Running if often seen as a fit and healthy person'a sport of choice, but it can actually be rather bad for you.
This is why runners will tell you that primary cause of injuries when running is running itself. Plus, according to a study in the British Journal of Sports Medicine, up to 79% of runners will get sidelined with an injury on at least one occasion each year.
So, while jogging is one of the cheapest and easiest activities to take up, it shouldn’t be done without due consideration of the health implications, both good and bad.
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Yes, there are myriad issues that can arise from taking a run, both minor and major. Commonly, runners will often experience everything from blisters on the feet to shin pain and the occasional soft tissue injury like a ligament sprain or pulled muscle. They might even suffer from sunburn if they don’t take proper precautions.
But some people are at even more risk when running.
If you are overweight or obese, you run a much higher risk of injury when you run. Similarly, if you have pre-existing joint problems you may find your problems compounded if you take to the streets.
In 2015, Dr Laurent Malisoux of the Sports Medicine Research Laboratory at Luxembourg’s Public Research Centre for Health led a study looking at runners' injuries and concluded that while a history of previous injury or medical issues was often a factor, if a person’s body mass index (BMI) was higher than 25 – a healthy BMI is between 18.5 and 24.9 – then it made them more predisposed to injury when they ran.
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It’s why the knees can take such a battering if you run regularly. In research published in the Journal of Sports Science & Medicine in 2019 it was the knees that were found to suffer the most when you run, accounting for 28% of all jogging injuries, followed by ankle and foot injuries (26%).
Perhaps the most common complaint is patellofemoral pain syndrome, or ‘runner’s knee’. Generally caused by overuse (although poor running technique can also be a factor), the pain will emanate from the front of the knee as movement of the kneecap makes the cartilage rub against the bone. Swelling might also be an issue.
While the cardiovascular benefits of jogging are clear, there is also increasing amounts of research to suggest that long-distance running may do damage to your heart. In a study of amateur marathon runners in Canada, for instance, the Institut Universitaire de Cardiologie et de Pneumologie de Québec found that running for long distances can create changes in the heart muscle that cause the heart to swell and it’s especially true in those with lower fitness levels.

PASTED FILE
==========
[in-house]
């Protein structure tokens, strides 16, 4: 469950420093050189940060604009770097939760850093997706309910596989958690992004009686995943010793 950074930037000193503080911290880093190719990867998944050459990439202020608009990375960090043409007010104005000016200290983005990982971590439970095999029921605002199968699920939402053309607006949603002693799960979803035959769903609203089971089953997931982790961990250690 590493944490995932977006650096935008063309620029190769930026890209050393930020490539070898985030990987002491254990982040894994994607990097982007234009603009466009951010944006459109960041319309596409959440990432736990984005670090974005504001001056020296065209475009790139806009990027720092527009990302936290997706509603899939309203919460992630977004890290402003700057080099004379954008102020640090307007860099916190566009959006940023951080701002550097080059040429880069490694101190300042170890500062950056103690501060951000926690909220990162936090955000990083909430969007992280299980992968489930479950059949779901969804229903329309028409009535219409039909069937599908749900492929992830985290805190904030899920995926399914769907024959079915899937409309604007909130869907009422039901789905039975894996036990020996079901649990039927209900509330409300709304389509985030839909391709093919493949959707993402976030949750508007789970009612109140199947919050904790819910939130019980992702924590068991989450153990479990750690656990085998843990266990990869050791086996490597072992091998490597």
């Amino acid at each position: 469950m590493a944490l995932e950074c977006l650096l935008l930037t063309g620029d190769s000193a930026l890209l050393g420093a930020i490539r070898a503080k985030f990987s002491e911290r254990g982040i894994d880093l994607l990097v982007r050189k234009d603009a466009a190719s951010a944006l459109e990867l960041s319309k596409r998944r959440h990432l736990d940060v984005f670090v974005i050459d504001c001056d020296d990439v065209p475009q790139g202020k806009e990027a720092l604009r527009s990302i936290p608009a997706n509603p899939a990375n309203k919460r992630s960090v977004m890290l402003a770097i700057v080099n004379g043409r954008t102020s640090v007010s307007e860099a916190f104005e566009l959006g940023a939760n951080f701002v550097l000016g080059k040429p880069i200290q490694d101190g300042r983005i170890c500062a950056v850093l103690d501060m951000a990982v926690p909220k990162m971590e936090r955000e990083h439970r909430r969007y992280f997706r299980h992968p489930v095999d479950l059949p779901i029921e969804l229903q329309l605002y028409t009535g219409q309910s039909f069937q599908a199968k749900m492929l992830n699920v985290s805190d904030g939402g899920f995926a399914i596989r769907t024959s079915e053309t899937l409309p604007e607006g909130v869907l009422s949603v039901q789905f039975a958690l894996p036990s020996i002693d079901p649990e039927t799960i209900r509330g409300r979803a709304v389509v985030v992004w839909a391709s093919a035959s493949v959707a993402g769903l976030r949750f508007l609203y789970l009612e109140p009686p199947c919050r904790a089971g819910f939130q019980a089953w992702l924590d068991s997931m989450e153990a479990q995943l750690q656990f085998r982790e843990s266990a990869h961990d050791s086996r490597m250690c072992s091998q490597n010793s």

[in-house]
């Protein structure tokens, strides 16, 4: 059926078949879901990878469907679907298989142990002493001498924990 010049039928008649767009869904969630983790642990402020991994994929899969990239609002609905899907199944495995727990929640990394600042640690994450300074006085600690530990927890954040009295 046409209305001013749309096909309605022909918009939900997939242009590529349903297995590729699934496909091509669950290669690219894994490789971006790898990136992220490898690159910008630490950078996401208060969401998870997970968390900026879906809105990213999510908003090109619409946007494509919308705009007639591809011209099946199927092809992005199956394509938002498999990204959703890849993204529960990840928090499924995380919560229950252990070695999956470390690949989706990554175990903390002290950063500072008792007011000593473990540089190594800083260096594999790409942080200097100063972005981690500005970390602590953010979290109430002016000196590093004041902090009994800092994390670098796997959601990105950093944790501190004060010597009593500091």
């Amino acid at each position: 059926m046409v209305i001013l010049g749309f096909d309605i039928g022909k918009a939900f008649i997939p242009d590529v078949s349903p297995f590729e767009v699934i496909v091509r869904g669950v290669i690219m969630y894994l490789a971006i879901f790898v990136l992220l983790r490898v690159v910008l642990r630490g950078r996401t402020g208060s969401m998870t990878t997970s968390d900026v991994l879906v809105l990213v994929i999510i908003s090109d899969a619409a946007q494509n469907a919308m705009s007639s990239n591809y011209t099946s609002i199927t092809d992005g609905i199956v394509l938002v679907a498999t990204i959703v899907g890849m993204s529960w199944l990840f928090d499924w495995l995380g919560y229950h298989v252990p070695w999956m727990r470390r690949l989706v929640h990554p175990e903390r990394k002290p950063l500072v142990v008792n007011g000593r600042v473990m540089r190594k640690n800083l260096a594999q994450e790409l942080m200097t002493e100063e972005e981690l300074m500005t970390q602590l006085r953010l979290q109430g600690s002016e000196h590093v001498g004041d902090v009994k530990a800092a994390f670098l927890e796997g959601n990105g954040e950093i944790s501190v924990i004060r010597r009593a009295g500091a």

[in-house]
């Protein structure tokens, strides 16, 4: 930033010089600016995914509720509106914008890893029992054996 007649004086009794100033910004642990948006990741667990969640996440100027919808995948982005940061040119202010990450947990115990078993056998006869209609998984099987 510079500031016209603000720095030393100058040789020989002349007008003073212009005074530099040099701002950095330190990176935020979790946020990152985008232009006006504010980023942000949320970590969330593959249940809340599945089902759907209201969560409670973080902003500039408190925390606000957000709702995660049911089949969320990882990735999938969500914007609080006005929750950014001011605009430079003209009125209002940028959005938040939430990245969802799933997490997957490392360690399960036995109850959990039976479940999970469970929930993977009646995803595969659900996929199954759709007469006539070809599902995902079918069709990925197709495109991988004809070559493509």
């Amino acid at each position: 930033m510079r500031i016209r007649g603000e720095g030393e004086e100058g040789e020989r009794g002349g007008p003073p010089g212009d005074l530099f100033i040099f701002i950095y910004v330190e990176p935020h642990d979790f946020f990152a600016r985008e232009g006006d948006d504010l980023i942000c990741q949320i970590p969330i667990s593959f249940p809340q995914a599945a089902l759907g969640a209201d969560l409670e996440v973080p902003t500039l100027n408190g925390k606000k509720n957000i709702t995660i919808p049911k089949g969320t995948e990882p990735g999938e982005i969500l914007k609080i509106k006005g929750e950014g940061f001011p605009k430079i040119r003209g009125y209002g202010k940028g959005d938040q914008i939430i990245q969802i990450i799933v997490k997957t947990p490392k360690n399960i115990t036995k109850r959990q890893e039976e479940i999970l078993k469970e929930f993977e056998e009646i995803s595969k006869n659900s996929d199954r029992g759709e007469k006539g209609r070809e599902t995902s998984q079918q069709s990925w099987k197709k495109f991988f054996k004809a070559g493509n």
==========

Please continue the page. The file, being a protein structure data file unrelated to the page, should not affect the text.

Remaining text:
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But it can also happen to superfit too. Look at US running guru Jim Fixx. The author of the 1977 bestseller The Complete Book of Running, he suffered a fatal heart attack while running at the age of just 52.
How to stay safe while jogging
If you’re thinking of taking up or resuming running make sure you have a good pair of trainers, says James Heagney, Gym Director at KX. "Wear the appropriate footwear that complements your running style," he advises. "Are you a heel or ball of the foot striker when you run? Running shoes can help but they can also considerably hinder when not well thought out."
Warming up is crucial too. "Try controlled articulated rotations (CARs) of the ankle joint too," Heagney adds. "The aim is to try and draw a perfect, slow and controlled circle with your foot. If your movement is jittery, sporadic and lacking control you are drastically increasing your risk of injury."
Stretch key muscles prior to running. "Your calves, vastus lateralis (outside of quads) and your gluteus medius (at the top of the bottom) will all benefit from some focused work before you start to run," Heagney adds. Similarly, if you strengthen these muscles you’ll also improve what’s called your ‘runner economy’, or the efficiency of your oxygen use as you run.
And don’t overdo it. Start slowly. Two or three short runs a week is a realistic target before you gradually build up to longer, more frequent runs. Just make sure you always allow sufficient recovery time between runs, otherwise you will leave yourself susceptible to injury.
"Recovery from training occurs while we sleep so make sure you are getting between 7-9 hours is my recommendation," says Heagney. "And try and plan ahead as to when your next run will be, allowing enough time for your body to recover between bouts of exercise," says Heagney.
"Mix up the styles of running too. Steady jogging one time, maybe intervals the next."
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